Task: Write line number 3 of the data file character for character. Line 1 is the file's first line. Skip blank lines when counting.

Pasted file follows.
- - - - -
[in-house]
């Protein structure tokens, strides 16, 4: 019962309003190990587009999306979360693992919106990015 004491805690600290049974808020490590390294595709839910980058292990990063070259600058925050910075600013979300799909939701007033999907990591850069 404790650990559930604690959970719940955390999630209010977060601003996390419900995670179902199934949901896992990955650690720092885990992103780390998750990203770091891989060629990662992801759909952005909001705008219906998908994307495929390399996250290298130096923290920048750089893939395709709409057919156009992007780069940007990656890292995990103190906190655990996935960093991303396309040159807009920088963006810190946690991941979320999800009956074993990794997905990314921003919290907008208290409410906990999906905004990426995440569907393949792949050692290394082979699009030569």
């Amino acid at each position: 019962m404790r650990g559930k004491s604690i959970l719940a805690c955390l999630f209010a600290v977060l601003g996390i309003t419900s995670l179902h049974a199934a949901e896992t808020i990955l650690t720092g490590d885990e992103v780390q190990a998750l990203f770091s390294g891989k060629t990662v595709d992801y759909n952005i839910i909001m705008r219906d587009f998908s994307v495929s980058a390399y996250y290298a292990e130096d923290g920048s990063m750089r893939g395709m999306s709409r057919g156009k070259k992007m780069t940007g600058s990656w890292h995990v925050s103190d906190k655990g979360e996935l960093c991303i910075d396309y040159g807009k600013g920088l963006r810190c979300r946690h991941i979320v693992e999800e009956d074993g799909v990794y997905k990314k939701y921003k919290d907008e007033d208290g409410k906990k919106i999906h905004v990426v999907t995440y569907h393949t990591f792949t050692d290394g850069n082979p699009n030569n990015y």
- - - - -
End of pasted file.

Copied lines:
């Amino acid at each position: 019962m404790r650990g559930k004491s604690i959970l719940a805690c955390l999630f209010a600290v977060l601003g996390i309003t419900s995670l179902h049974a199934a949901e896992t808020i990955l650690t720092g490590d885990e992103v780390q190990a998750l990203f770091s390294g891989k060629t990662v595709d992801y759909n952005i839910i909001m705008r219906d587009f998908s994307v495929s980058a390399y996250y290298a292990e130096d923290g920048s990063m750089r893939g395709m999306s709409r057919g156009k070259k992007m780069t940007g600058s990656w890292h995990v925050s103190d906190k655990g979360e996935l960093c991303i910075d396309y040159g807009k600013g920088l963006r810190c979300r946690h991941i979320v693992e999800e009956d074993g799909v990794y997905k990314k939701y921003k919290d907008e007033d208290g409410k906990k919106i999906h905004v990426v999907t995440y569907h393949t990591f792949t050692d290394g850069n082979p699009n030569n990015y």